… after being sited, having avoided previously stated BC checks, and the flight attendant rushing – mildly though – to my seat and enquiring, politely though, to check my BC, as if I sneaked in uninvited into paradise.
…after having my BC re-checked and still getting the vibes from the passing by the flight attendants after take-off that even though my BC said so, it was more probable that I had embarked into forgery rather than having paid 3.000 pounds for my ticket.
A loosely dressed guy just could not deserve to fly business.
So, you can imagine my surprise when…
…after a semi-tiring weekly meeting in Japanese soil, a relaxed Friday afternoon with some night drinks in an Irish bar and a short Saturday walk around the hotel, I made my way to the airport accompanied by some colleagues and a good friend and there, while entering a 747, I was asked, after…flashing my business boarding card, to step …left.
“Left” on a 747 airplane is the no man’s land. No mortal has been there and those who have, keep the experience to themselves as a well-kept secret. If you enquire them, you get the “Either pay and taste the experience or I will never tell you about it” looks. Even if you listen to comments about the flight experience at the “left” part of the airplane, they are usually contradictory, difficult to believe or usually at the level of a myth – not to mention the fact that they set fire to a man’s fantasy.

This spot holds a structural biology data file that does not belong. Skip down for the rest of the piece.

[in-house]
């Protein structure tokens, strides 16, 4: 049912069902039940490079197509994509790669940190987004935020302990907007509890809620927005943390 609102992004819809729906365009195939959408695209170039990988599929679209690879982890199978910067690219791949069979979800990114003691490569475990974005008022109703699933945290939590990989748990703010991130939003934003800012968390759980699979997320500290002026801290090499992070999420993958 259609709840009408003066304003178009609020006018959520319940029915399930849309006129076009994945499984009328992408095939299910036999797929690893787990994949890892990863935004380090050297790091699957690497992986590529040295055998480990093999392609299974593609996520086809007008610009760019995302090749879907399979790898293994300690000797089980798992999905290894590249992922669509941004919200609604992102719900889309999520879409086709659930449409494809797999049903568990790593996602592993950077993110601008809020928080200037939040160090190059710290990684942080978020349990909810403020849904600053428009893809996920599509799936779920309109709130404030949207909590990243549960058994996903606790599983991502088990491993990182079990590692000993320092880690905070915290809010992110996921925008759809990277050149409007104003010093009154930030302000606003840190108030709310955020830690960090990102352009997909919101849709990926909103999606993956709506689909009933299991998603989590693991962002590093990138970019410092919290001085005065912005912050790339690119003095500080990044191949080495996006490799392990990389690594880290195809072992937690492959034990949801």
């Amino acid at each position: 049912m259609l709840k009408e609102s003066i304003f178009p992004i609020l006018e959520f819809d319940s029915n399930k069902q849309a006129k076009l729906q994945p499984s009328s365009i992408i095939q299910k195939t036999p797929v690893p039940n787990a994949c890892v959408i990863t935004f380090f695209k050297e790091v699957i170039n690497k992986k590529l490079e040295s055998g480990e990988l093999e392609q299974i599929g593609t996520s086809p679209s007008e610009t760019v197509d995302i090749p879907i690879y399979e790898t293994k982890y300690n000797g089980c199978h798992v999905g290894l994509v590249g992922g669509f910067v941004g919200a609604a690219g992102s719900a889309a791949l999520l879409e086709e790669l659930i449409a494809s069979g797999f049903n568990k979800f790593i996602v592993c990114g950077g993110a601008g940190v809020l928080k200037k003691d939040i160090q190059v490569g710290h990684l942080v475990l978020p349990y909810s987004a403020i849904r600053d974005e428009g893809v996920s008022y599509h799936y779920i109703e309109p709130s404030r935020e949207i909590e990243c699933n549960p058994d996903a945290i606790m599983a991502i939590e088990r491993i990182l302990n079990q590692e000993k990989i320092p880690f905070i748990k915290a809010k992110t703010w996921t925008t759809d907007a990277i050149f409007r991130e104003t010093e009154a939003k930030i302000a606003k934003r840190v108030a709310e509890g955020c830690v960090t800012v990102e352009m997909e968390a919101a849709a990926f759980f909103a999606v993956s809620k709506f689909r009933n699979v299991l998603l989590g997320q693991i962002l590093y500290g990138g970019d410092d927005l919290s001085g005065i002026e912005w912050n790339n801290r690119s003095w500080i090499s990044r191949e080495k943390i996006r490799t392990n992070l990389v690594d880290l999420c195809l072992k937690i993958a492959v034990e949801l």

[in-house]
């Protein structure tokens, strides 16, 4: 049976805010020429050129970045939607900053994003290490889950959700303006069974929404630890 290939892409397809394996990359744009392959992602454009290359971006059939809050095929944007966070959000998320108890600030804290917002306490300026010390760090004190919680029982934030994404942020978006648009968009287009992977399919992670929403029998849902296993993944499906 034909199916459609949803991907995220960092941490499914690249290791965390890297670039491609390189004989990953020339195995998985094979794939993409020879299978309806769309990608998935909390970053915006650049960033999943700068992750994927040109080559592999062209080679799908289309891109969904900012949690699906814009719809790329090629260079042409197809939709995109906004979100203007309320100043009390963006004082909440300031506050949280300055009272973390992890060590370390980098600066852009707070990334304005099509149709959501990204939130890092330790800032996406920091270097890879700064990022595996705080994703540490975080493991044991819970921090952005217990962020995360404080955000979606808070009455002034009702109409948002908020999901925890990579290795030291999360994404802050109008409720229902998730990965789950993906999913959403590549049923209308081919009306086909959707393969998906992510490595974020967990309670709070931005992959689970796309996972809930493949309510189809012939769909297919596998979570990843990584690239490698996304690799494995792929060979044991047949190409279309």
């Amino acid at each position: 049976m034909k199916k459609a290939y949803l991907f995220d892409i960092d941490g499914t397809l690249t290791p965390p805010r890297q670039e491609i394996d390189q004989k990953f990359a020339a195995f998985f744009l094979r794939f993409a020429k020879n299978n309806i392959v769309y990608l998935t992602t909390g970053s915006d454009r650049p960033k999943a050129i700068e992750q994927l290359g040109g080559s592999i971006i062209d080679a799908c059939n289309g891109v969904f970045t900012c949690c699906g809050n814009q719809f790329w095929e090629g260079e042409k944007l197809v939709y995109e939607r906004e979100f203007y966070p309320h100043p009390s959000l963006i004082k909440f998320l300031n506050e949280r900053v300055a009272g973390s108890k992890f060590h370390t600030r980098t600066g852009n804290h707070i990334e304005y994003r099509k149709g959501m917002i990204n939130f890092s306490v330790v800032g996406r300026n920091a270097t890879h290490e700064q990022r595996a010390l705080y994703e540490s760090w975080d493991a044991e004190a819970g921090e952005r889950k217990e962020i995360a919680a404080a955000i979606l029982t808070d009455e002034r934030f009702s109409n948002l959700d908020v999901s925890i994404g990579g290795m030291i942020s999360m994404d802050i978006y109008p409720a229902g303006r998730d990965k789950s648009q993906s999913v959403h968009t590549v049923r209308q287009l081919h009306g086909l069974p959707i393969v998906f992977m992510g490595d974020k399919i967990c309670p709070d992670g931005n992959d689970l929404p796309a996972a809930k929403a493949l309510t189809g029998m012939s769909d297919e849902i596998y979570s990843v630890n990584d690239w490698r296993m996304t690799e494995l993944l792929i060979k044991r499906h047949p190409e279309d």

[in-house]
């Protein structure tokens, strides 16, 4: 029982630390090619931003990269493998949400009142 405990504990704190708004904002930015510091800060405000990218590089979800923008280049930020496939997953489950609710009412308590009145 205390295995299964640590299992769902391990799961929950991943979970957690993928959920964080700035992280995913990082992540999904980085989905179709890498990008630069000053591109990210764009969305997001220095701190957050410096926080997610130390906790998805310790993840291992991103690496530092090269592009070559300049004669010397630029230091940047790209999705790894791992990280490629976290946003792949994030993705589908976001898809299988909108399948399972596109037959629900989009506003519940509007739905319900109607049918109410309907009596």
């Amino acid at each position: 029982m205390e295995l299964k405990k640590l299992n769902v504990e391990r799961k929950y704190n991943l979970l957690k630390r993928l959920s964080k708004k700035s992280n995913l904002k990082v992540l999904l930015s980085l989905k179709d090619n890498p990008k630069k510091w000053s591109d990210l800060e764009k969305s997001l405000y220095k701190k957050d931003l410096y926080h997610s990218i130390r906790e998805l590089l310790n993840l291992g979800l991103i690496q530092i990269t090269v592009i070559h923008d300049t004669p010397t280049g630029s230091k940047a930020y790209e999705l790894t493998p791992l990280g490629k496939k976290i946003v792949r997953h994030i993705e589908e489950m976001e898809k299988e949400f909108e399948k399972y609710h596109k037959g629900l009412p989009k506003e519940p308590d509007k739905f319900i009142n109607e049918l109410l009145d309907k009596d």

Is there “Left” on a 747? I thought it was reserved for Bono, Donald Trump or oil tycoons (I really don’t know if they travel first … and mind you, all these probably have their Gulfstream and never bother with…”left”).
Is there such a thing as “left” on a 747? As you turn right to the alley (when travelling business or … much more often economy) you just sneak your eyesight to the left and see all the luxury happening just a couple of feet away from you and yet you only manage to get a glimpse until they hastily draw the curtains after take-off as if something top secret is happening in there and we mortals must in no way see. Next time remind me to bring them some hanging notices “Nevada, Area 51- Keep out”